Saturday, January 09, 2010

Idaho shooter released after case dropped: "A man accused of shooting two men during a night of drinking in downtown Coeur d’Alene left jail Friday after a grand jury declined to indict him. Adam M. Johnson, 25, said he shot Brandon R. Burgess and Bradley J. Phillips in self-defense after the men and their friends threatened him during an early-morning argument Dec. 27. The men had argued at a bar hours earlier, and police said Johnson was attacked by the men only after he fired a gun at them. A grand jury apparently disagreed and refused to indict Johnson, the CEO of a Coeur d’Alene-based telecommunications company. Charges of attempted murder and aggravated battery were dismissed Friday in Kootenai County District Court. “The facts in the case, I think, pointed to self-defense, absolutely,” said public defender Anne Taylor. “We were developing a very good case.”"

TX: Charges against two men in shooting death dropped: "Charges against two men accused of the April 2008 shooting death of Erik Perez were dismissed Friday after new evidence surfaced, according to the Taylor County District Attorney’s office. Armando Trevino Jr. and Terence Tyrique Mitchell were arrested in connection with the death of 19-year-old Erik Perez, who was shot in the chest and face after a confrontation in the 1100 block of Poplar Street just after midnight on April 16, 2008. He died from his wounds six days later. A Taylor County prosecutor said that as the trial date approached, more evidence was presented to suggest the shooting was in self-defense. “After the initial investigation, some evidence was given to police — a gun was turned over — that suggested this was a self-defense case,” said Dan Joiner, Taylor County Assistant District Attorney... The two were released from custody after serving more than 500 days in custody since their arrests. Mitchell was in custody 536 days, Trevino for 575 days. According to Reporter-News files, Trevino, Mitchell, and Perez’s girlfriend, Valerie Flake, went to a club on April 16, 2008, leaving in a black Chevy Tahoe that belonged to Trevino. Trevino apparently stopped the vehicle in the 1100 block of Poplar. Perez, who was visiting Flake’s sister in the area, then approached the vehicle and struck Trevino in the face. According to the warrant, Trevino then fired a .45-caliber handgun at him, hitting Perez in the face. Trevino and Mitchell fled the scene, police said."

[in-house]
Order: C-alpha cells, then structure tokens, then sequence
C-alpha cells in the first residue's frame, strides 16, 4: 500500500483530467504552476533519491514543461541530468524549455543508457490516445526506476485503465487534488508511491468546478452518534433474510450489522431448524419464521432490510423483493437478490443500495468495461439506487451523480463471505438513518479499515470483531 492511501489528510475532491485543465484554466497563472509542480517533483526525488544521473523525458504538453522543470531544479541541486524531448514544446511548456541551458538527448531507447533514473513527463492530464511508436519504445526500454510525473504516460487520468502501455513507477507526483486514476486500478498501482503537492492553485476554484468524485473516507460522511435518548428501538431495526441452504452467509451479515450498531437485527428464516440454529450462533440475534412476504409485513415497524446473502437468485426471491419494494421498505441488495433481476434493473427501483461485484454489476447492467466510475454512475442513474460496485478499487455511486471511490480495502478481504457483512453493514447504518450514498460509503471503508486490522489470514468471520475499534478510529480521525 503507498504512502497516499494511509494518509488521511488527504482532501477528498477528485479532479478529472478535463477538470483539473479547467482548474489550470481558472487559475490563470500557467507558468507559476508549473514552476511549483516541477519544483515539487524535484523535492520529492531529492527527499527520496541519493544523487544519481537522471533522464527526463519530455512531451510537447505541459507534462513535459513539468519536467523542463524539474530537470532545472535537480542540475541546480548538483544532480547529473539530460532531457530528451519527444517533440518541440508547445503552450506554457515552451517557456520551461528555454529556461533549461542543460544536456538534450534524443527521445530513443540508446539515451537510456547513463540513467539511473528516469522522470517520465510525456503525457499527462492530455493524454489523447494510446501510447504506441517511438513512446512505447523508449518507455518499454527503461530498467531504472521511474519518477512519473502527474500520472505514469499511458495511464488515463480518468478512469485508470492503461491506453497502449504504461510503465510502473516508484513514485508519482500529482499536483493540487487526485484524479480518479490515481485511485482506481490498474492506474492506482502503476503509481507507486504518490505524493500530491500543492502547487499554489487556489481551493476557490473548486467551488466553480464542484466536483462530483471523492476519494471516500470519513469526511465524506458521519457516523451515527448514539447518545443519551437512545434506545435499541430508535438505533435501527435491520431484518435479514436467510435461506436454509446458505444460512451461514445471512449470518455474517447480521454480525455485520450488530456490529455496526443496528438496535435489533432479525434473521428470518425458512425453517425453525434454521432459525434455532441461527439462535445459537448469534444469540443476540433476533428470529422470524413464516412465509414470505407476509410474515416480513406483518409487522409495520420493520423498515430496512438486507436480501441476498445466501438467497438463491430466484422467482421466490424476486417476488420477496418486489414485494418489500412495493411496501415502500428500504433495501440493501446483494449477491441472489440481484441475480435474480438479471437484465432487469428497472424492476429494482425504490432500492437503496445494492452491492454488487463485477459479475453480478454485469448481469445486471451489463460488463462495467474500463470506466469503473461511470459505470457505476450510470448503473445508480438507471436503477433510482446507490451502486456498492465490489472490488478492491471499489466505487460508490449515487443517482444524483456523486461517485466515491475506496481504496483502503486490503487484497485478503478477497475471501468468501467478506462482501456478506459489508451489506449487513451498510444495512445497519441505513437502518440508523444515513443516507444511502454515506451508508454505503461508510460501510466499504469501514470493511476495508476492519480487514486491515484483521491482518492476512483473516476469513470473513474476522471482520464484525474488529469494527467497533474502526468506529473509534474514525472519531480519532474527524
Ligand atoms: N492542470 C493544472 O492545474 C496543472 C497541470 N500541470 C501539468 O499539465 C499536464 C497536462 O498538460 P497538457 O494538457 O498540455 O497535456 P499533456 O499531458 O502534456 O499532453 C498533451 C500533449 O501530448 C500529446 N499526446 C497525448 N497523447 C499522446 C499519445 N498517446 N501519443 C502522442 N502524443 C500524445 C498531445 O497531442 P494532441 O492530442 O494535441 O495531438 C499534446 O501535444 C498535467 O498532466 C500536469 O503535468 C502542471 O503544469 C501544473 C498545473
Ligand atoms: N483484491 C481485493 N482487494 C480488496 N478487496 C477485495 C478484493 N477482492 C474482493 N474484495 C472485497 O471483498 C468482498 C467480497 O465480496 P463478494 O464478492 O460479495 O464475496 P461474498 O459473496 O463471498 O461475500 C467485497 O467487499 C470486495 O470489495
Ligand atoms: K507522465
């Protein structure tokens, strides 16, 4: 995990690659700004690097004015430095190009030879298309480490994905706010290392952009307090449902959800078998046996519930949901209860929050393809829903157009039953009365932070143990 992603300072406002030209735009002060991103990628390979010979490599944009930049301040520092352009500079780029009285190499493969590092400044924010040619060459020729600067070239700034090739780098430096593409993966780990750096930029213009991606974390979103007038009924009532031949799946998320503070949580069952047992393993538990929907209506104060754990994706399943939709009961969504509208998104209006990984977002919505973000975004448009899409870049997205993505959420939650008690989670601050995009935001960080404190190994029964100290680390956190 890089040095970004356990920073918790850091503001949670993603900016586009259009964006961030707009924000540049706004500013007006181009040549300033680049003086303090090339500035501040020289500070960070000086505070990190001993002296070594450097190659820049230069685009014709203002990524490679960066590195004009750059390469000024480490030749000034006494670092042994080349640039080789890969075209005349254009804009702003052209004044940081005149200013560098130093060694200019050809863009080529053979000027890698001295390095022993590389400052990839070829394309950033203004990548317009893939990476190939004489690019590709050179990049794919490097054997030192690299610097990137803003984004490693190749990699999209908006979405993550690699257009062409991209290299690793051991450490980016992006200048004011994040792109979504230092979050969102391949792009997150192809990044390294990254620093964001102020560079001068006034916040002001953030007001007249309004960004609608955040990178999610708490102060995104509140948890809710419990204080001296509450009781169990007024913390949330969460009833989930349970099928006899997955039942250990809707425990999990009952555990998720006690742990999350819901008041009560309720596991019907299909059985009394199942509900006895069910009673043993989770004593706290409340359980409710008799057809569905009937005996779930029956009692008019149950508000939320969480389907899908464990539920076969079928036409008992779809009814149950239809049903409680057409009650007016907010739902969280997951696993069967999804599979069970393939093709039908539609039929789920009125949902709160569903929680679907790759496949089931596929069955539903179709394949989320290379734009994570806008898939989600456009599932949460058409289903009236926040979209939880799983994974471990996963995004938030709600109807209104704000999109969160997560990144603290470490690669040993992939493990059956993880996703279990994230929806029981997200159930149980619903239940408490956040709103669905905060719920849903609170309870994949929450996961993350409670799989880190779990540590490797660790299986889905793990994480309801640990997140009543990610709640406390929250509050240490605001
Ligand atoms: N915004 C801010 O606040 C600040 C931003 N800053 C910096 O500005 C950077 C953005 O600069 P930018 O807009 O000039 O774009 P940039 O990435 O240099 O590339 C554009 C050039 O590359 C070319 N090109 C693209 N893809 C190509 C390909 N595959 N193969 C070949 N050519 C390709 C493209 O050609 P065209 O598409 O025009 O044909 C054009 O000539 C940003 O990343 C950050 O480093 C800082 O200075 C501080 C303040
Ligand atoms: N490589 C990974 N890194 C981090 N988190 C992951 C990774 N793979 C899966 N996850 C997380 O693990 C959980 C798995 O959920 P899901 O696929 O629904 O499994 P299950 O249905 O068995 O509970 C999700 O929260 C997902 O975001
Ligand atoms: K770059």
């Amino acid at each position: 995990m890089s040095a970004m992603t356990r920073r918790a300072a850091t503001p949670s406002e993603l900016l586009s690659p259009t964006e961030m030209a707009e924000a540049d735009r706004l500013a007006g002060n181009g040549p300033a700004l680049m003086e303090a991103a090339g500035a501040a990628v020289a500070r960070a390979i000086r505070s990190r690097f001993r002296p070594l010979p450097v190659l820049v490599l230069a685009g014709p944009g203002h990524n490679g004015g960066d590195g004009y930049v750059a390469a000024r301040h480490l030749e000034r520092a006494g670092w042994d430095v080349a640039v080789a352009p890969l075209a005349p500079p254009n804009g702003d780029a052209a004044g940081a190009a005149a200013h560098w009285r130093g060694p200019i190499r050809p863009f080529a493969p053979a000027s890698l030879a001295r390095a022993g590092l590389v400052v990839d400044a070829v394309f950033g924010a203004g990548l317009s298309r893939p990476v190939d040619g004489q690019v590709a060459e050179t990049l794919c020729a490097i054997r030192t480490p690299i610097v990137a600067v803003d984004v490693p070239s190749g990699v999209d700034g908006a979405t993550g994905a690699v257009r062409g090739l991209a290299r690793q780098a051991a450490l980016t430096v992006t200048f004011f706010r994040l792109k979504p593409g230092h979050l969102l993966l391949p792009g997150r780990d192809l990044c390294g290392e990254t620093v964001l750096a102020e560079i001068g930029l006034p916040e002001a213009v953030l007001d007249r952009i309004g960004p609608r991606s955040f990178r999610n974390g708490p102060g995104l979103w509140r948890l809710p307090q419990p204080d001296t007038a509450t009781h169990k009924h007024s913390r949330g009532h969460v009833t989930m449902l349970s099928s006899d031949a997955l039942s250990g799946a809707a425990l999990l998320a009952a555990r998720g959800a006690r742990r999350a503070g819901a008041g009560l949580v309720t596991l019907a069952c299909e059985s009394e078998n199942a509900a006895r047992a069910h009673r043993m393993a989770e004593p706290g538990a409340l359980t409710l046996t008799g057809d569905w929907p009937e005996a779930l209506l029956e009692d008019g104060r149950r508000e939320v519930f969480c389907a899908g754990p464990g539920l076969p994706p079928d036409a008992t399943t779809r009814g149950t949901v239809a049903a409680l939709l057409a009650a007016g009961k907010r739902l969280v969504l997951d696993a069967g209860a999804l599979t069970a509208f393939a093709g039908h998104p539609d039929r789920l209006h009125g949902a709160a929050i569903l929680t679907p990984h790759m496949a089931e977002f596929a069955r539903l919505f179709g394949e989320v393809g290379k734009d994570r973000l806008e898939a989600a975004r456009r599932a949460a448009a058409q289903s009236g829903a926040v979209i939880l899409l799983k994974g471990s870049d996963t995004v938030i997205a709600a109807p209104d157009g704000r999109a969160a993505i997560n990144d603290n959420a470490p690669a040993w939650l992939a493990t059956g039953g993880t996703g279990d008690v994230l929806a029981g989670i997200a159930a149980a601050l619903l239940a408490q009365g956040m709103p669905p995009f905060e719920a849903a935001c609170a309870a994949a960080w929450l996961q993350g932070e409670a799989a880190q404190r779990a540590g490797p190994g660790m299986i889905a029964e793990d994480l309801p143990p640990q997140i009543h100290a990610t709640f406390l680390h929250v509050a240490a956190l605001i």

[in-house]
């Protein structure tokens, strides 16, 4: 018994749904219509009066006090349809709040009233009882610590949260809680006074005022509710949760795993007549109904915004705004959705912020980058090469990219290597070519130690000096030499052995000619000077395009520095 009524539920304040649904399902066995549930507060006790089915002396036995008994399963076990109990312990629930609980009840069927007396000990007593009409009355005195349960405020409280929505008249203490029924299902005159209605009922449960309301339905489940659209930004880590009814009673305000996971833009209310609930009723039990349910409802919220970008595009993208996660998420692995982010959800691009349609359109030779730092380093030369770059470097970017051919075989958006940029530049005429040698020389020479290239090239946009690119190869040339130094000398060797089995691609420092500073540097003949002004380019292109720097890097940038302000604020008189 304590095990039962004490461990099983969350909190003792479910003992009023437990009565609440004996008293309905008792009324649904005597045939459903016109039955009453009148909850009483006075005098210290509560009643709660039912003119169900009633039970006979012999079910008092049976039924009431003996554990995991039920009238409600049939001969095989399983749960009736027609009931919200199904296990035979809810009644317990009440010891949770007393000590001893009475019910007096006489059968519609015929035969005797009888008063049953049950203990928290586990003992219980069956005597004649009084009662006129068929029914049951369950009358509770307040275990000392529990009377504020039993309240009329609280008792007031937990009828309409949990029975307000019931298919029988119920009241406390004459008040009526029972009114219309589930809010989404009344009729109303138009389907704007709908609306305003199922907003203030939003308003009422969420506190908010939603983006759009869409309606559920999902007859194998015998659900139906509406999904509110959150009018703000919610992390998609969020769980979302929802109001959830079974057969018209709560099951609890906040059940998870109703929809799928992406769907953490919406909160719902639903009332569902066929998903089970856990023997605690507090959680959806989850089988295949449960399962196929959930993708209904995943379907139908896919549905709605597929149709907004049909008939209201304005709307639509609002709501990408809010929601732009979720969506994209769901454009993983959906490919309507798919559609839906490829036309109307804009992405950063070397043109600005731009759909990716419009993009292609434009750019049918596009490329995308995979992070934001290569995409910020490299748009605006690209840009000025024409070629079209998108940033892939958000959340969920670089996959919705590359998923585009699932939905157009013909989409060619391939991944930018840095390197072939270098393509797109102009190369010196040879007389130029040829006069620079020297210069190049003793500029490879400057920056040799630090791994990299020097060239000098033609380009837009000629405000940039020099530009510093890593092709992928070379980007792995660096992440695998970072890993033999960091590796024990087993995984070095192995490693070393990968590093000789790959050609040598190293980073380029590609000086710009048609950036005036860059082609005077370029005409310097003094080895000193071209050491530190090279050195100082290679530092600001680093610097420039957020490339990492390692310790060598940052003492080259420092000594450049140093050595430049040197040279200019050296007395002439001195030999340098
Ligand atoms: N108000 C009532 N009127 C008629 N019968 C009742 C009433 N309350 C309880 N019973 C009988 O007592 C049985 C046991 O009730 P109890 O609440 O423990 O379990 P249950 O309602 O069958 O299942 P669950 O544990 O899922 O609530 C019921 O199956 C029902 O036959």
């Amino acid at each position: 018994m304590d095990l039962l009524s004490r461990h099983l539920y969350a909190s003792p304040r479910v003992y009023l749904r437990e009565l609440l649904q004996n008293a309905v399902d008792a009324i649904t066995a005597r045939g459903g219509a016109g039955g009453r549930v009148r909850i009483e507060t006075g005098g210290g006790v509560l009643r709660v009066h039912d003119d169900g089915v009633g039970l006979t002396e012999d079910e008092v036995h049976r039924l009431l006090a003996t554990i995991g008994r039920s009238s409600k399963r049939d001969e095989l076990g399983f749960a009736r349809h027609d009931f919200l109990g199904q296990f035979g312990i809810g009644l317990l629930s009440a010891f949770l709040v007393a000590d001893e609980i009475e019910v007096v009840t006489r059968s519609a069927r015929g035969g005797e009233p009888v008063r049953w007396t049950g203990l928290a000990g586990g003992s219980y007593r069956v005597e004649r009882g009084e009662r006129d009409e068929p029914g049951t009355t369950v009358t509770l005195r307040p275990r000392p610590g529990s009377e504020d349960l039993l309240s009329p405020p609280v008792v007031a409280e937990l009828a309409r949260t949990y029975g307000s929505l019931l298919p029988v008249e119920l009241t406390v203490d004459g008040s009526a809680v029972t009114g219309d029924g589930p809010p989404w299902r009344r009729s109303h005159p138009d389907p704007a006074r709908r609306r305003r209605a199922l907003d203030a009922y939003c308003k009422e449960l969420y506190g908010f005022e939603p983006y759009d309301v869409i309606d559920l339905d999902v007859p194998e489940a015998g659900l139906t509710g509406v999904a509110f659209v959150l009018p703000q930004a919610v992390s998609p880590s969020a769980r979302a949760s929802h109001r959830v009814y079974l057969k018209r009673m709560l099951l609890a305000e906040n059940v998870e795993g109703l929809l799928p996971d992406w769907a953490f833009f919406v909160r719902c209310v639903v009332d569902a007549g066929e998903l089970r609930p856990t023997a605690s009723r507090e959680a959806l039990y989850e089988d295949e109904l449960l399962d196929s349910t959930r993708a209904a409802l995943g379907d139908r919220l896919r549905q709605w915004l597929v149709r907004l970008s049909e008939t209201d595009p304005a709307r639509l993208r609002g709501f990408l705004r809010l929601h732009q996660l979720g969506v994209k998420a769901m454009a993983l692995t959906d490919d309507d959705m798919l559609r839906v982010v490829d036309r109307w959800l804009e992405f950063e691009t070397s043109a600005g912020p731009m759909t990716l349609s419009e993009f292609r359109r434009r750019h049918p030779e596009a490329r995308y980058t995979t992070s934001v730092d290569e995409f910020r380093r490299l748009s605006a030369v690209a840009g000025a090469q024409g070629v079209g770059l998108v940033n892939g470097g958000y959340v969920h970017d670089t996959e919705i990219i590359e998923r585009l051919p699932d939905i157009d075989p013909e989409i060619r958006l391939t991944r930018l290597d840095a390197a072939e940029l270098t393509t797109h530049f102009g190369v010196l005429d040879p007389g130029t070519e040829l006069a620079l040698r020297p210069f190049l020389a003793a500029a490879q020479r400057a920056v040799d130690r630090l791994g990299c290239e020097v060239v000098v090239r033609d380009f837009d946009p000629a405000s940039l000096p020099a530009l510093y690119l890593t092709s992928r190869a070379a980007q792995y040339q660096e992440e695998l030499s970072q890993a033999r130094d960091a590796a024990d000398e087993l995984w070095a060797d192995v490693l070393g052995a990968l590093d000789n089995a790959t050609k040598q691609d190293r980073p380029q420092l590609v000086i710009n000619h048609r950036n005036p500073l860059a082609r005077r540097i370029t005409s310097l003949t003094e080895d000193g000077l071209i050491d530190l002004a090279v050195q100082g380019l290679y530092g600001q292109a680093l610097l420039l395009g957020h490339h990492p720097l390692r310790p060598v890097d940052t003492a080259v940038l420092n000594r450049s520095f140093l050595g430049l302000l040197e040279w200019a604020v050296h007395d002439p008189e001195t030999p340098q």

Las Vegas shooting another monumental gun control failure: "Let’s face it, 66-year-old Johnny Lee Wicks — the man who opened fire at a Las Vegas, Nev. federal building Monday, killing retired Las Vegas Police Sgt. Stanley Cooper, 72, who was working as a security guard — was living proof of the abject failure of gun control laws. Wicks, according to the Washington Times, had a criminal background that included murder and drug charges in Memphis, Tenn., in the 1970s and assault and rape charges 20 years ago in California. He did time in prison for killing his own brother in March 1974, a sentence that originally was set at 55 years but was reduced to 12 to 15 years after an appeal, according to the Las Vegas Review Journal. Bottom line: Wicks was a guy who should not have had a 12-gauge Mossberg shotgun, or any other kind of firearm, and while this incident will certainly fuel the argument that “weak gun laws” and “easy access to firearms” are to blame, there is a much different perspective that gun control proponents simply and routinely ignore. Even the most regressive and restrictive gun laws do not prevent people like Wicks from getting firearms."

British army rifles problematical too: "Military chiefs were last night facing criticism after being forced to buy guns with more powerful bullets to defeat the Taliban. The Ministry of Defence has spent £1.6million on 440 semi-automatic rifles, which use 7.62mm ammunition. The order from U.S.-based company Law Enforcement International followed concern that UK forces' 5.56mm rounds were unsuitable for battle in Afghanistan. Because the 5.56mm bullets - used in the standard-issue SA80A2 assault rifle --are smaller and lighter, they are less effective from 300 yards or further away. It means insurgents - who use 7.62mm ammunition for their AK47s - back off and shoot at British troops from greater distances. Half of all battles in Helmand are fought between 300 and 900 yards. Now the MoD has splashed out on the gas-operated LM7 semi-automatic rifles - renamed the L129A1 - which can hit targets up to a mile away. But the purchase has raised concerns over whether the UK was wrong to give soldiers the SA80 assault rifle in 1986 rather than retaining 7.62mm firearms.

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